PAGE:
I've got 250 gms of puffed wheat in as well so should help - Also my batch sparging is set up for the really fine milling my HBS unfortunately provides... So should be fine - thanks again for the tips....
 

Trough Lolly

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Ross,
My water here in Canberra is pretty soft, so it is ideal for pale ales and pils etc but not so perfect for dark ales and stouts. When I make my dry stouts, I usually mash for 60 mins and add a teaspoon of gypsum to the mashtun before dough-in.

If conversion isn't finished by 60 mins, then it never will! I'd rather spend the remaining 30 mins on a more efficient sparge. I have mashed the exact same brew for 60 and then 90 mins and had bugger all difference in the product other than taking half an hour longer to reach primary!

Cheers,
TL
 

Tony M

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warrenlw63 said:
I've been finding lately if you're using local malts (Joe White's) you can get away with complete conversion at 60 mins.


Warren -
[post="54409"][/post]​

I did a mash with AMC and Hoepfner malt a couple of days ago and at 65 minutes the iodine test was negative so commenced mashout. 20 minutes later, I happened to glance at my iodine test sample and it had telltale black streaks running right thru it. So maybe more than 60 minutes is needed for peace of mind.
 

Ross

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TL,

I'm on tank water - I added 1 tsp calcium carbonate to the mash + added 1 tsp of calcium Sulphate & half tsp magnesium sulphate to the boil - hope this sounds right...
 

SJW

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warrenlw63 said:
Oh. I forgot to mention.

Rolled oats are fine Ross. Just bear in mind that 500g could lead to a slightly sticky (even stuck) mash. I'd cut them in half personally. YMMV

Warren -
In my Milk stout I used 1kg of Quick Oat's + 500g of Flaked Barley and in ran like a dream (no stuck sparge) I think unless your using a mash setup with a very deep bed you should never get a stuck sparge, believe me i've tried. If you used oats that had no been rolled they should be pre mashed (I am shure there is a better word than pre-mashed) but Quick Oats are fine.

STEPHEN
 

Trough Lolly

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Ross said:
TL,
I'm on tank water - I added 1 tsp calcium carbonate to the mash + added 1 tsp of calcium Sulphate & half tsp magnesium sulphate to the boil - hope this sounds right...
[post="54444"][/post]​
G'day Ross,
Do you have any analysis data on your tank water?

1tsp of calcium carbonate (Chalk) weighs around 1.8 grams which adds 105ppm Ca and 158ppm CO3 at a concentration of 1 gram per gallon. Calcium Carbonate also tends to RAISE the pH of the mash. Therefore, if you mashed with only 1 Gallon of water, for example, you multiply the added amounts of Ca and CO3 by 1.8 (1 tsp). 2 Gallons of mash means multiply the single teaspoon concentrations by 0.9 (2 Gals / 1.8 grams) etc, etc...How much mash water did you have?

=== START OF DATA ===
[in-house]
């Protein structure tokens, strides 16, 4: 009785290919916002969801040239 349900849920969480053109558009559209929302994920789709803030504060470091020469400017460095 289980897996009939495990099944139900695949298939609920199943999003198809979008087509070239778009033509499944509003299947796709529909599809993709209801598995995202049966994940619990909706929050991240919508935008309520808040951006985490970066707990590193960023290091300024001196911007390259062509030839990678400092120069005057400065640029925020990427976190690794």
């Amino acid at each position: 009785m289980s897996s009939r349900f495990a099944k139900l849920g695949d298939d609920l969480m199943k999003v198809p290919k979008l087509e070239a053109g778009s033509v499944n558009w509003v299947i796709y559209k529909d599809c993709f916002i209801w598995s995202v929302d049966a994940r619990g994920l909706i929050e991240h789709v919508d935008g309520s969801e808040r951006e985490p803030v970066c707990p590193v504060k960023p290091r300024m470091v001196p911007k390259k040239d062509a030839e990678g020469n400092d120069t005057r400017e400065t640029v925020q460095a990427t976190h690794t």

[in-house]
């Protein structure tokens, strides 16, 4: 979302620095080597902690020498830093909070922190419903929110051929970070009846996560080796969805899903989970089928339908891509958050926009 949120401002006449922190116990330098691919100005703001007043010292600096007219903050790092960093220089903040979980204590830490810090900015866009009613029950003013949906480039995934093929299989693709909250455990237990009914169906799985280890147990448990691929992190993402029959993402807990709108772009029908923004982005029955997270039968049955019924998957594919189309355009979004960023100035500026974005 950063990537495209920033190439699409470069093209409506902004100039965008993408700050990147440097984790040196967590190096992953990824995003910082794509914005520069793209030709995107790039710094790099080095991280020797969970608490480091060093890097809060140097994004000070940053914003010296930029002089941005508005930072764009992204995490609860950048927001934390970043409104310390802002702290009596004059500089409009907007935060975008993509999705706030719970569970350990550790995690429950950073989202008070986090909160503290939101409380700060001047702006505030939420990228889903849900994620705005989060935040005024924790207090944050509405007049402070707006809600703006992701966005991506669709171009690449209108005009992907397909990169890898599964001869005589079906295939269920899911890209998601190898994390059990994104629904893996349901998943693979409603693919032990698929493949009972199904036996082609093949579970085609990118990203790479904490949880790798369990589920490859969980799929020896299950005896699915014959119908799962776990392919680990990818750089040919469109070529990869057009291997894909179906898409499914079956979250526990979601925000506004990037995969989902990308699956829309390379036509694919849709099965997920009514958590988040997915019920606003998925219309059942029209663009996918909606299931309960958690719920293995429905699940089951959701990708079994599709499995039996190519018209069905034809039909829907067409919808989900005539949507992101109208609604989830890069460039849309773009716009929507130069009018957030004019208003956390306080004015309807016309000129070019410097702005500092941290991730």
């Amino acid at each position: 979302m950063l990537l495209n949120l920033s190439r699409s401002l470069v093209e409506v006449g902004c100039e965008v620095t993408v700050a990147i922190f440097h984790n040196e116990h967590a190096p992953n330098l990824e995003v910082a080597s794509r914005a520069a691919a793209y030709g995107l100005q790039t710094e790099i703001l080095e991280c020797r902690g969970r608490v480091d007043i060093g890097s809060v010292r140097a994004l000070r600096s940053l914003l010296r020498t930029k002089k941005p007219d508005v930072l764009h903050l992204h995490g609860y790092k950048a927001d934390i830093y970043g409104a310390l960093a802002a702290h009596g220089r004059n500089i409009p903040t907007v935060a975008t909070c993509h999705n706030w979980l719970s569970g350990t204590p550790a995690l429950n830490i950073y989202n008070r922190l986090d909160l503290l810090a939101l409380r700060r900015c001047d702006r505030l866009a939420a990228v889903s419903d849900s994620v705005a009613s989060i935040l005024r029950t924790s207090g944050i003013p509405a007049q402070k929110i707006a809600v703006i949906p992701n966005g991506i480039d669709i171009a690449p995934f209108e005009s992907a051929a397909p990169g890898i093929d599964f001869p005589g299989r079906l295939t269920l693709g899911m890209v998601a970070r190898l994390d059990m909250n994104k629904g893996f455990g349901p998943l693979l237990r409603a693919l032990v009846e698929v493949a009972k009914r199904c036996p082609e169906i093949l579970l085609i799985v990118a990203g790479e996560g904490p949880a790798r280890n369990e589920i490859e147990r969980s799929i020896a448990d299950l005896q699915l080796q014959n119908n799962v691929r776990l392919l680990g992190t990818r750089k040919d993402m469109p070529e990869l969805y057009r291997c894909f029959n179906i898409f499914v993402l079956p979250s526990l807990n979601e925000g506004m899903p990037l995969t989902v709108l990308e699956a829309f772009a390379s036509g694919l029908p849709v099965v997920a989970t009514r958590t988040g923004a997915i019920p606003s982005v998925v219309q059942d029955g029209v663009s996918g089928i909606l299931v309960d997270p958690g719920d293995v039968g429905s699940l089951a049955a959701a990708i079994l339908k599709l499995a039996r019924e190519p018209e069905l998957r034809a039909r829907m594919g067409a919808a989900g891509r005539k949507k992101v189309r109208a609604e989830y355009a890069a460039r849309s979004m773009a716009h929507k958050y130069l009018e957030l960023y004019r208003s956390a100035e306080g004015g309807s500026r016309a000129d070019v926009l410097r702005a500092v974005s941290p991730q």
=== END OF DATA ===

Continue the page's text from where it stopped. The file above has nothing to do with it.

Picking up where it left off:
Now, 1tsp of Calcium Sulphate (Gypsum) yields about 4 grams of Gypsum which is 61ppm Calcium and 147ppm Sulphate at 1 gram per gallon. Gypsum tends to LOWER pH. Generally, 1 to 1.5tsp in a full boil volume is fine - assuming you need Gypsum in the first place :blink:.

A half tsp of Magnesium Sulphate (Epsom Salts) yields about 2.25 grams or 26ppm Magnesium and 103ppm Sulphate at 1 gram per gallon. Magnesium Sulphate also tends to slightly LOWER the pH.

To work out the amount of Calcium, Sulphate and Magnesium in your mash and boil solutions, you need to apply the above levels and dilute based on the boil size - but note that we're adding ions and some other things occur so its not all perfectly linear like adding "3 drops of sinister sauce..."!

As I mentioned earlier, you can't really tell how effective these additions are without having an idea of you starting water profile - if you already have high sulphate levels, for example, then adding Gypsum can be quite detrimental to the final outcome.

Cheers,
TL
 

Ross

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TL,

I have no idea what my water analysis is - but assuming its fairly soft being just rain water....

My boils are approx 37L to produce 26L into the fermenter...

Cheers...
 

sosman

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warrenlw63 said:
Rolled oats are fine Ross. Just bear in mind that 500g could lead to a slightly sticky (even stuck) mash. I'd cut them in half personally. YMMV
[post="54420"][/post]​
Every last one?
 

sosman

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I basically mash for 60 minutes. I have only ever once ran an "iodine test" and even though the test technique was not optimum (see notes on web page) things seemed to progress lots between the 30 and 40 minute mark of the mash.

http://brewiki.org/IodineTest

Also, since I am getting well over 80% efficiency with 60 min mashes, I see no reason to suggest they should be longer.